On sketching Malu / Kangaroos

January 20, 2011

If I lived in rural or remote Australia, instead of in a big city, I’d hate kangaroos with a passion and want them completely done away with as vermin. I’ve learned never to mention kangaroos in front of people who live in the countryside – it’s as if I’d sworn at the dinner table.

As for seeing malu (which I thought was a generic word for kangaroo across several of the First Nation languages, but I noticed was “kangaroo” in the Arendte language when I lived in Alice Springs), I’ve come across only four locations here in Sydney: the Taronga Park Zoo (as drawn, resting, by a Sydney Sketch Club colleague recently); the Euroka Valley camping site near the entrance to the Glenbrook National Park in the Blue Mountains; the Australian Wildlife Park at Calga near Gosford and a caravan park at Jervis Bay on the South Coast. The Zoo is the closest with Glenbrook also available by public transport, close to three hours by train all up if you include the walk from Glenbrook Railway Station. There may actually be a fifth location, the Featherdale Wildlife Park at Doonside.

Temporarily, I have settled for a DVD from the television series, Roo Gully. Filmed on a wildlife refuge in Western Australia, it unusually has lots of footage of the animals. It is less tightly edited than other nature documentaries which usually give you nanosecond shots of animals. I’ve sat in editing suites so I know the mania for unrelenting “pace” in the medium. In Roo Gully however, you get a real sense of the movement of the animals, the small movements of head and limbs in particular. Okay, so it’s not drawing from Nature or the real thing, but that will come, especially once I’ve gotten a handle on the anatomy.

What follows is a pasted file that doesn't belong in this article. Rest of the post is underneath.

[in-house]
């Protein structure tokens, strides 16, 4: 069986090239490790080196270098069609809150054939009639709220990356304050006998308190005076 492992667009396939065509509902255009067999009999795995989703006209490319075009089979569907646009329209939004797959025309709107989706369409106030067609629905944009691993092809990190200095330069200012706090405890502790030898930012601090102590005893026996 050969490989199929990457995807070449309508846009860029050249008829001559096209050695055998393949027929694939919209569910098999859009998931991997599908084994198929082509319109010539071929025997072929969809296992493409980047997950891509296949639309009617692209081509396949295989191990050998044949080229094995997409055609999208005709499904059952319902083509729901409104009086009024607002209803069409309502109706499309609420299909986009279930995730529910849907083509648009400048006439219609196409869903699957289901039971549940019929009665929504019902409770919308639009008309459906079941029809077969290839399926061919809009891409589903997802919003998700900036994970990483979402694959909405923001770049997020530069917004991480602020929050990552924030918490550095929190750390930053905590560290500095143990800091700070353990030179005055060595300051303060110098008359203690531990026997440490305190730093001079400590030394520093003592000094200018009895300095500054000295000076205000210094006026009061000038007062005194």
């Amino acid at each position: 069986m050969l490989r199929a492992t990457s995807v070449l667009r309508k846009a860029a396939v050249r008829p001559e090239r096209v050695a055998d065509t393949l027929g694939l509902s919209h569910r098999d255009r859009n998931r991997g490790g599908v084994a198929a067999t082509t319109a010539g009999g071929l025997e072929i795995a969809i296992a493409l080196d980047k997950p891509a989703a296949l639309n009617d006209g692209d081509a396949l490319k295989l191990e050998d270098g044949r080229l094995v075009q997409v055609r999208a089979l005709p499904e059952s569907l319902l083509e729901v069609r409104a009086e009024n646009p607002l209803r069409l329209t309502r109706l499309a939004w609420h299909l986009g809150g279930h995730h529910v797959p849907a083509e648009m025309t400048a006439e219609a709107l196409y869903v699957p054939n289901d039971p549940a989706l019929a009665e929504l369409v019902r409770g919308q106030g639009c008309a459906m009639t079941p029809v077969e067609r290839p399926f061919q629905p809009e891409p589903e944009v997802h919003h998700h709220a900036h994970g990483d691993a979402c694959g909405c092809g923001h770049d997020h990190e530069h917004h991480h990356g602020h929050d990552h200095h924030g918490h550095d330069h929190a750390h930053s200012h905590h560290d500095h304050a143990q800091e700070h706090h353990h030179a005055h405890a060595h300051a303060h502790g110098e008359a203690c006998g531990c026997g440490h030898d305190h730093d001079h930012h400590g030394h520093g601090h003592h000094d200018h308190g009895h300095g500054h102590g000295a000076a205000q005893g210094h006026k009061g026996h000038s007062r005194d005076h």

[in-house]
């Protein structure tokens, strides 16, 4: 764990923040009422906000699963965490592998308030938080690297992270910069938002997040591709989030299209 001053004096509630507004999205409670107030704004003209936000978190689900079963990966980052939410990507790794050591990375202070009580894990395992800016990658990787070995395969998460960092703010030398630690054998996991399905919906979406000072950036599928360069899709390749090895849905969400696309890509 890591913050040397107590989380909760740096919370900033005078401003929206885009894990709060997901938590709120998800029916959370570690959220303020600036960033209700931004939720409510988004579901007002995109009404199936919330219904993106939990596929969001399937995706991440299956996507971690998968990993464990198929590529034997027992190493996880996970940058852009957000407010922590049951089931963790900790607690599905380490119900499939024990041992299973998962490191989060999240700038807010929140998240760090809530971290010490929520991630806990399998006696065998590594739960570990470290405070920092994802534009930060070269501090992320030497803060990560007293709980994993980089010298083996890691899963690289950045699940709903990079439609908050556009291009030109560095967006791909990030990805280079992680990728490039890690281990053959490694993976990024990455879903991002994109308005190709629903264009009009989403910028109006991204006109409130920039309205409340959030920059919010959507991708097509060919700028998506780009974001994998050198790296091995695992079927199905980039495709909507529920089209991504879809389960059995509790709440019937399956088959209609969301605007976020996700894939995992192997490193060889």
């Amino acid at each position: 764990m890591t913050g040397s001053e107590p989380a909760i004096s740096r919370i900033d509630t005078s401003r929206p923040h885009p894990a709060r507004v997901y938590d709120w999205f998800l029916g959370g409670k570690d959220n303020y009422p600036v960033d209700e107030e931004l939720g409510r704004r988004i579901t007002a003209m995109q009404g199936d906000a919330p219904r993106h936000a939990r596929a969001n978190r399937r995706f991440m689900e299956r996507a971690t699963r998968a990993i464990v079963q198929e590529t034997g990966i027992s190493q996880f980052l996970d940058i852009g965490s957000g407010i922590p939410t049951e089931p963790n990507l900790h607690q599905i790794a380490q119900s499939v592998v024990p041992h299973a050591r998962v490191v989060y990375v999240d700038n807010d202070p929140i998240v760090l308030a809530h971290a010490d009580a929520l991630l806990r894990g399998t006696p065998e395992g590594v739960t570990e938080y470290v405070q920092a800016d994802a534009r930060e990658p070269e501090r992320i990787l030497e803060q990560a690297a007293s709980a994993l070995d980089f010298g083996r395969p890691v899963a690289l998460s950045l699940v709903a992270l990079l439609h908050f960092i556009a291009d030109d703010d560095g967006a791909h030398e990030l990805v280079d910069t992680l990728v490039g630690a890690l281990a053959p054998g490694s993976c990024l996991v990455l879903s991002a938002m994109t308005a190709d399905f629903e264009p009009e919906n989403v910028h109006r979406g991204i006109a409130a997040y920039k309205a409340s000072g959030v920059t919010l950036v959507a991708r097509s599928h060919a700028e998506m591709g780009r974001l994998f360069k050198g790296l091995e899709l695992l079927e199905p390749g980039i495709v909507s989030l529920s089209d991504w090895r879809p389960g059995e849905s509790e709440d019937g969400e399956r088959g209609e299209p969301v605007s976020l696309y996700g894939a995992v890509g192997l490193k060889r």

This scan in graphite pencil copied from a newspaper photo is a first; in time, I’ll become clearer on the matter of species (being smallish, grey with black tails, I know they’re not Great Reds).

As a student of the University of New England Armidale (distance learning), I’m a big fan of their Deer Park which features a very large enclosure ( a good-sized hill) for deers and kangaroos. From my intermittent observation of them in the past, they seem to swap territories during the day. Sometimes the deer come to the fence near the carpark, alternating later in the day with the kangaroos. I note that their activity is concentrated at dawn and dusk, with resting in the midday sun.

I can’t recall exactly if I’ve copied kangaroo skeletons in the Australian Museum; I need to go back. Also I have relied on the Szunyoghy animal anatomy book in the past, but of course The Kangaroo is not one of his animals studied in detail.

References

The Roo Gully Diaries. 158mins. www.abcshop.com.au

Anatomy Drawing School: human, animal, comparative anatomy. Drawings by Andras Szunyoghy; text by Gyorgy Feher. Cologne, Konemann, 1996.

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